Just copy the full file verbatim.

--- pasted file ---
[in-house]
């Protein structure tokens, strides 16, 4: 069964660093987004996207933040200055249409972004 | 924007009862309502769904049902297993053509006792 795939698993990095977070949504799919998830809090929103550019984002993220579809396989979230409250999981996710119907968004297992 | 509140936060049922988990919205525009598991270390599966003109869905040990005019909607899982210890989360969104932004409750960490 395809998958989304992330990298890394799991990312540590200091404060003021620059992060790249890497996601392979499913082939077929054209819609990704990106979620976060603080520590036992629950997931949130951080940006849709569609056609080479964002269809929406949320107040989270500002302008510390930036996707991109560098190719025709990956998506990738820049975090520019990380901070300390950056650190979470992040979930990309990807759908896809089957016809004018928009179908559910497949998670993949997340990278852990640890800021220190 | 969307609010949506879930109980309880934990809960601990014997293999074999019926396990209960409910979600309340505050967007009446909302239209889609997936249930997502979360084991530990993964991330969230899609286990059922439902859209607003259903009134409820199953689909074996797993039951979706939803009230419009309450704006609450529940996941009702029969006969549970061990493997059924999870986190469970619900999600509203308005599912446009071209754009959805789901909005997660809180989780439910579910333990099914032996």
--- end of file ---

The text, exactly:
[in-house]
């Protein structure tokens, strides 16, 4: 069964660093987004996207933040200055249409972004 | 924007009862309502769904049902297993053509006792 795939698993990095977070949504799919998830809090929103550019984002993220579809396989979230409250999981996710119907968004297992 | 509140936060049922988990919205525009598991270390599966003109869905040990005019909607899982210890989360969104932004409750960490 395809998958989304992330990298890394799991990312540590200091404060003021620059992060790249890497996601392979499913082939077929054209819609990704990106979620976060603080520590036992629950997931949130951080940006849709569609056609080479964002269809929406949320107040989270500002302008510390930036996707991109560098190719025709990956998506990738820049975090520019990380901070300390950056650190979470992040979930990309990807759908896809089957016809004018928009179908559910497949998670993949997340990278852990640890800021220190 | 969307609010949506879930109980309880934990809960601990014997293999074999019926396990209960409910979600309340505050967007009446909302239209889609997936249930997502979360084991530990993964991330969230899609286990059922439902859209607003259903009134409820199953689909074996797993039951979706939803009230419009309450704006609450529940996941009702029969006969549970061990493997059924999870986190469970619900999600509203308005599912446009071209754009959805789901909005997660809180989780439910579910333990099914032996």